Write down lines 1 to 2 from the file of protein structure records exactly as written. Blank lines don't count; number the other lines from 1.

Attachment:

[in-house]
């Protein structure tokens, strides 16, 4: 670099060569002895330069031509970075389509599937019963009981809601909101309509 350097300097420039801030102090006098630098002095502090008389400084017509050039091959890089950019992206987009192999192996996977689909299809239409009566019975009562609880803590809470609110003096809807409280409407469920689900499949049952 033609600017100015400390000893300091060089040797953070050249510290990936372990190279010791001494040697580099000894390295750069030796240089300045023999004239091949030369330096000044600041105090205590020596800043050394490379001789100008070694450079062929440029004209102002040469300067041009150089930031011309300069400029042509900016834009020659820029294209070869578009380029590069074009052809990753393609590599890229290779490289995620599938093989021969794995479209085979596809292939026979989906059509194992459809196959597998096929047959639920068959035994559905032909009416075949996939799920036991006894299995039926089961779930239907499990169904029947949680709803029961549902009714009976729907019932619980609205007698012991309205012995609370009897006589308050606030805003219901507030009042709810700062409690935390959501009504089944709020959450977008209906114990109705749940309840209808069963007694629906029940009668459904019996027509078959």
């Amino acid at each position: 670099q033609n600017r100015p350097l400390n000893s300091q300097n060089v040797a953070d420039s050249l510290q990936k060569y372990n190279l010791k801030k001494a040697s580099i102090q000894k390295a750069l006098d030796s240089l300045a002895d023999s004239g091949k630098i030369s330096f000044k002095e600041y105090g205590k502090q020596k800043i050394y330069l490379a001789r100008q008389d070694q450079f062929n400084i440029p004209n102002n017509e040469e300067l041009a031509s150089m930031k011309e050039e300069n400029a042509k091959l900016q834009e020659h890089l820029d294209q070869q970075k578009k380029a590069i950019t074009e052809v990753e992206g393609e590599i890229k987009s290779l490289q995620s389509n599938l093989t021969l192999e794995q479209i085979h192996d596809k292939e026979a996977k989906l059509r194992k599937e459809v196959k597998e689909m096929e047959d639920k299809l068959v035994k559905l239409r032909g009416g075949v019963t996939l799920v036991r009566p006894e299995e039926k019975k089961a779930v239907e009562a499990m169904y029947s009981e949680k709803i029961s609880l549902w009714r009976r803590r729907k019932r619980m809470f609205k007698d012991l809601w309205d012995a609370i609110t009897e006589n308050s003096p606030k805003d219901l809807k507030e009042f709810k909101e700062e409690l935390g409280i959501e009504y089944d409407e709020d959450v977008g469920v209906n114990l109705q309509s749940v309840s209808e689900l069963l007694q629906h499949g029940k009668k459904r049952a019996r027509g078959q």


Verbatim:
[in-house]
């Protein structure tokens, strides 16, 4: 670099060569002895330069031509970075389509599937019963009981809601909101309509 350097300097420039801030102090006098630098002095502090008389400084017509050039091959890089950019992206987009192999192996996977689909299809239409009566019975009562609880803590809470609110003096809807409280409407469920689900499949049952 033609600017100015400390000893300091060089040797953070050249510290990936372990190279010791001494040697580099000894390295750069030796240089300045023999004239091949030369330096000044600041105090205590020596800043050394490379001789100008070694450079062929440029004209102002040469300067041009150089930031011309300069400029042509900016834009020659820029294209070869578009380029590069074009052809990753393609590599890229290779490289995620599938093989021969794995479209085979596809292939026979989906059509194992459809196959597998096929047959639920068959035994559905032909009416075949996939799920036991006894299995039926089961779930239907499990169904029947949680709803029961549902009714009976729907019932619980609205007698012991309205012995609370009897006589308050606030805003219901507030009042709810700062409690935390959501009504089944709020959450977008209906114990109705749940309840209808069963007694629906029940009668459904019996027509078959």